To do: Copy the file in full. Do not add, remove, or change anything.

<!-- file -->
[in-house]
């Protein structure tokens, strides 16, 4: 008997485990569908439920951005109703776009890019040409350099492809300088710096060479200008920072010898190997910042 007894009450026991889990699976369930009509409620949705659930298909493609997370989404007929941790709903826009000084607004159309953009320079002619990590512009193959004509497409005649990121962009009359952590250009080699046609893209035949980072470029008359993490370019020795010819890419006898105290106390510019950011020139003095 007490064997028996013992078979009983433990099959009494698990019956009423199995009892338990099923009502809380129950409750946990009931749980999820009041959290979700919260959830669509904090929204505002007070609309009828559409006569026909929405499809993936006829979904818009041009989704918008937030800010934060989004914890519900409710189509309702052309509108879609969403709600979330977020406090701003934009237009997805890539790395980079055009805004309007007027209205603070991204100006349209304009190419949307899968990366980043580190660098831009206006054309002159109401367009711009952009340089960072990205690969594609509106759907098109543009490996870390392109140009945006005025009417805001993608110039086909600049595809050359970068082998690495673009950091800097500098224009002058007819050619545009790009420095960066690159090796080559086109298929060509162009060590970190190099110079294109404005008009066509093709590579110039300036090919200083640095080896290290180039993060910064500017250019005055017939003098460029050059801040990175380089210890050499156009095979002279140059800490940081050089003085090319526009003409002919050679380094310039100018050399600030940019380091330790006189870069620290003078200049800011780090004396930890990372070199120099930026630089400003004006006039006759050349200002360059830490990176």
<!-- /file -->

[in-house]
């Protein structure tokens, strides 16, 4: 008997485990569908439920951005109703776009890019040409350099492809300088710096060479200008920072010898190997910042 007894009450026991889990699976369930009509409620949705659930298909493609997370989404007929941790709903826009000084607004159309953009320079002619990590512009193959004509497409005649990121962009009359952590250009080699046609893209035949980072470029008359993490370019020795010819890419006898105290106390510019950011020139003095 007490064997028996013992078979009983433990099959009494698990019956009423199995009892338990099923009502809380129950409750946990009931749980999820009041959290979700919260959830669509904090929204505002007070609309009828559409006569026909929405499809993936006829979904818009041009989704918008937030800010934060989004914890519900409710189509309702052309509108879609969403709600979330977020406090701003934009237009997805890539790395980079055009805004309007007027209205603070991204100006349209304009190419949307899968990366980043580190660098831009206006054309002159109401367009711009952009340089960072990205690969594609509106759907098109543009490996870390392109140009945006005025009417805001993608110039086909600049595809050359970068082998690495673009950091800097500098224009002058007819050619545009790009420095960066690159090796080559086109298929060509162009060590970190190099110079294109404005008009066509093709590579110039300036090919200083640095080896290290180039993060910064500017250019005055017939003098460029050059801040990175380089210890050499156009095979002279140059800490940081050089003085090319526009003409002919050679380094310039100018050399600030940019380091330790006189870069620290003078200049800011780090004396930890990372070199120099930026630089400003004006006039006759050349200002360059830490990176």